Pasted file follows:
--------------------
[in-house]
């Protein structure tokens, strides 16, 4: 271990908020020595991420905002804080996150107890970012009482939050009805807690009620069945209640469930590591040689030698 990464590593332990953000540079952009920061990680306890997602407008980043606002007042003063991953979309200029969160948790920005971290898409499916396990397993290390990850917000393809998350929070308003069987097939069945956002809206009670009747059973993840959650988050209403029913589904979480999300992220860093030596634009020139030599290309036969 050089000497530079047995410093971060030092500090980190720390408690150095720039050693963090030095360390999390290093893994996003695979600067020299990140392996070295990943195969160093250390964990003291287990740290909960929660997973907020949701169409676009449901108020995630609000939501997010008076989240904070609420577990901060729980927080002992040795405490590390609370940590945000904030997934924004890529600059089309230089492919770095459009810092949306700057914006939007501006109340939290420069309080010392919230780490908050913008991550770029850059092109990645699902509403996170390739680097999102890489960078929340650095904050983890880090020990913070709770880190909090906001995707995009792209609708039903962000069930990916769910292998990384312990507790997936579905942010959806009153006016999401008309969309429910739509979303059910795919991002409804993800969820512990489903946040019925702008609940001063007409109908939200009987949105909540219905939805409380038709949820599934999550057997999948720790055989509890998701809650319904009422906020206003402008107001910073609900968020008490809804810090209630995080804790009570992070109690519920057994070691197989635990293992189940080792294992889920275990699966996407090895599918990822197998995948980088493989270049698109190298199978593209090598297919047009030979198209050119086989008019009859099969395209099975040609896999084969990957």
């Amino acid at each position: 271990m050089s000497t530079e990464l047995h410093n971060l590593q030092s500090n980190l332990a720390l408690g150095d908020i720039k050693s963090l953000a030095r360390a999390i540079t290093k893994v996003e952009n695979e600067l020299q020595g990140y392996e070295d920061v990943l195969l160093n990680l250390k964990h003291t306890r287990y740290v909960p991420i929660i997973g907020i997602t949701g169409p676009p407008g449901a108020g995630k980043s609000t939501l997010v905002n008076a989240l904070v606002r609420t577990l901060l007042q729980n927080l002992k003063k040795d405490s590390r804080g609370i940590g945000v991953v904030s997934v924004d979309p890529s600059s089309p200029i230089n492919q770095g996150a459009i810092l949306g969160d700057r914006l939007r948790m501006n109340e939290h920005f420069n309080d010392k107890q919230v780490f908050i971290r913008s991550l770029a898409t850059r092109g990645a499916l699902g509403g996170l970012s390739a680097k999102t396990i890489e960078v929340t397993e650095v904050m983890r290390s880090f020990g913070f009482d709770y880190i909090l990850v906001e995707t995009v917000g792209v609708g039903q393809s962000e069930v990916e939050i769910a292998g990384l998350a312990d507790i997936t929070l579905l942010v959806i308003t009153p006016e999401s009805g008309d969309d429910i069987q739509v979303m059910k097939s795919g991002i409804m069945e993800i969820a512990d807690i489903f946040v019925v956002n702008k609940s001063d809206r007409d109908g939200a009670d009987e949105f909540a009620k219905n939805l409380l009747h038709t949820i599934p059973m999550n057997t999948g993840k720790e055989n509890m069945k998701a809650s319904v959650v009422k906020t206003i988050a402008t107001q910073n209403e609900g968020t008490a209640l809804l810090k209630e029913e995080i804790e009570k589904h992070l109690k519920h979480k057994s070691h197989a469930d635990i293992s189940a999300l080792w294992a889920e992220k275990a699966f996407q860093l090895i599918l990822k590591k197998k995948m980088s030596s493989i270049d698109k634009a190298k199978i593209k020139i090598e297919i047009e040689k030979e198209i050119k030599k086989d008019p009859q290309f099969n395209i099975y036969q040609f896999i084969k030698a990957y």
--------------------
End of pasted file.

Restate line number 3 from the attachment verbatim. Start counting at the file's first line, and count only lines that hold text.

């Amino acid at each position: 271990m050089s000497t530079e990464l047995h410093n971060l590593q030092s500090n980190l332990a720390l408690g150095d908020i720039k050693s963090l953000a030095r360390a999390i540079t290093k893994v996003e952009n695979e600067l020299q020595g990140y392996e070295d920061v990943l195969l160093n990680l250390k964990h003291t306890r287990y740290v909960p991420i929660i997973g907020i997602t949701g169409p676009p407008g449901a108020g995630k980043s609000t939501l997010v905002n008076a989240l904070v606002r609420t577990l901060l007042q729980n927080l002992k003063k040795d405490s590390r804080g609370i940590g945000v991953v904030s997934v924004d979309p890529s600059s089309p200029i230089n492919q770095g996150a459009i810092l949306g969160d700057r914006l939007r948790m501006n109340e939290h920005f420069n309080d010392k107890q919230v780490f908050i971290r913008s991550l770029a898409t850059r092109g990645a499916l699902g509403g996170l970012s390739a680097k999102t396990i890489e960078v929340t397993e650095v904050m983890r290390s880090f020990g913070f009482d709770y880190i909090l990850v906001e995707t995009v917000g792209v609708g039903q393809s962000e069930v990916e939050i769910a292998g990384l998350a312990d507790i997936t929070l579905l942010v959806i308003t009153p006016e999401s009805g008309d969309d429910i069987q739509v979303m059910k097939s795919g991002i409804m069945e993800i969820a512990d807690i489903f946040v019925v956002n702008k609940s001063d809206r007409d109908g939200a009670d009987e949105f909540a009620k219905n939805l409380l009747h038709t949820i599934p059973m999550n057997t999948g993840k720790e055989n509890m069945k998701a809650s319904v959650v009422k906020t206003i988050a402008t107001q910073n209403e609900g968020t008490a209640l809804l810090k209630e029913e995080i804790e009570k589904h992070l109690k519920h979480k057994s070691h197989a469930d635990i293992s189940a999300l080792w294992a889920e992220k275990a699966f996407q860093l090895i599918l990822k590591k197998k995948m980088s030596s493989i270049d698109k634009a190298k199978i593209k020139i090598e297919i047009e040689k030979e198209i050119k030599k086989d008019p009859q290309f099969n395209i099975y036969q040609f896999i084969k030698a990957y």